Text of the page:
Here is the <table> HTML Code I used to shrink wrap the above image. I’ll go through the code line by line and then give you the entire code below. If you are already an HTML master, feel free to skip the explanation and go straight to the complete code at the bottom of the page:
<table style=”display: inline;” border=”0″ cellspacing=”0″ cellpadding=”0″><tbody> <tr height=”199″>
The first line of the code sets the table border, cellspacing, and cellpadding to “0″ so there is no space around the two images. Remember to set the <tr height> to the size of the picture you are trying to protect.
<td style=”background-image: url(http://the-image-that-you-are-trying-to-protect.jpg);” width=”300″>
This is the code for the image that you are trying to protect. We are telling it to be the bottom image in our image sandwich. Remember to change the <width> tag here to match the width of your actual image.
<img title=”Name-of-your-protected-image” src=”the-generic-file-name-of-your-clear-image.gif” alt=”” width=”300″ height=”180″ />
</td> </tr> </tbody> </table>
This final bit of code puts the second “clear” image on top of the previous image creating our completed image sandwich. Notice that the <height> tag here doesn’t match up exactly with the height of the original image. Sometimes this adjustment is necessary in order to avoid a “tiling” effect of the original image. Depending upon your image, you may want to start with the original height and then make it smaller as necessary.
Once again, here is the entire <table> HTML code below:
<table style=”display: inline;” border=”0″ cellspacing=”0″ cellpadding=”0″> <tbody> <tr height=”199″> <td style=”background-image: url(http://the-image-your-are-trying-to-protect.jpg);” width=”300″><img title=”hndsup3″ src=”http://skinnyartist.com/wp-content/uploads/2010/06/Image-1987653.gif” alt=”” width=”300″ height=”180″ /></td> </tr> </tbody> </table>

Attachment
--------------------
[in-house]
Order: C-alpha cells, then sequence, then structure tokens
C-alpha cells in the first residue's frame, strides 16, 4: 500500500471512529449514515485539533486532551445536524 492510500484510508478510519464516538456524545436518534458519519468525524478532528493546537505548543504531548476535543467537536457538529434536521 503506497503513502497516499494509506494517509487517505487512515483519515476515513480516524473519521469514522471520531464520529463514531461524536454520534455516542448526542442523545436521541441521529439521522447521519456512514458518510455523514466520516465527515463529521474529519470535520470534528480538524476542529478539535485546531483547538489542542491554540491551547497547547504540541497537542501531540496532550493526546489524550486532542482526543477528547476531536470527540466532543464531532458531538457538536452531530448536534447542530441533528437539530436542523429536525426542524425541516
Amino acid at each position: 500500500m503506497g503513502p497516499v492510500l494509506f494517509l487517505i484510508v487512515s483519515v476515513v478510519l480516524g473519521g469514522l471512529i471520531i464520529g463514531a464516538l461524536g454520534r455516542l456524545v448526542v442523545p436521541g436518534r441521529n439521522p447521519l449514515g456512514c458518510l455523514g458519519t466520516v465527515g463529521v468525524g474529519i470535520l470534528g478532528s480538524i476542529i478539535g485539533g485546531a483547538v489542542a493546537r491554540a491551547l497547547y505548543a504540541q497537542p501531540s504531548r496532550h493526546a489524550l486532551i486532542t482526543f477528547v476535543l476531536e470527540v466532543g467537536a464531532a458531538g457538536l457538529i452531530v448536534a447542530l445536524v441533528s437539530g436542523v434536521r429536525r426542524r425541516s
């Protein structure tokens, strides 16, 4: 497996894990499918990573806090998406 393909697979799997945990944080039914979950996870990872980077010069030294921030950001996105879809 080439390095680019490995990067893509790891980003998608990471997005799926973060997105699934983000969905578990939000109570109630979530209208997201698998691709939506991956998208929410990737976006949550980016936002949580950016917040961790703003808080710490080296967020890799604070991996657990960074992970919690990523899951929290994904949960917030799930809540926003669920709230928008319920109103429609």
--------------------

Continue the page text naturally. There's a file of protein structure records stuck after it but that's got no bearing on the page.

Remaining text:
Some additional Tips:
- You can make your own shrink wrap image in most graphic editing programs such as Photoshop simply by creating a small 5×5 transparent gif file, or you can use ours by right-clicking and downloading it from the shrink wrapped image above.
- You may want to make the file name of your transparent image as generic as possible so the image thief will not get suspicious and double-check the downloaded image before leaving your site. For this reason, I wouldn’t suggest using names like “glass.gif” or “shrinkwrap.gif” or “stop-the-thievin-bastards.gif”. Instead I would suggest using file names such as “img98934857.gif” or “183457.gif” that are generic enough that you could use them with any image on your site without letting the thief know that something’s going on.
I hope that you found this tutorial on how to shrink wrap your images helpful. If you have any other questions, please let us know in the comment section below and we’ll do our best to answer them. Also if you happen to know anyone who you think might benefit from this tutorial, please feel free to forward the link to them as well as bookmark this page on your favorite site.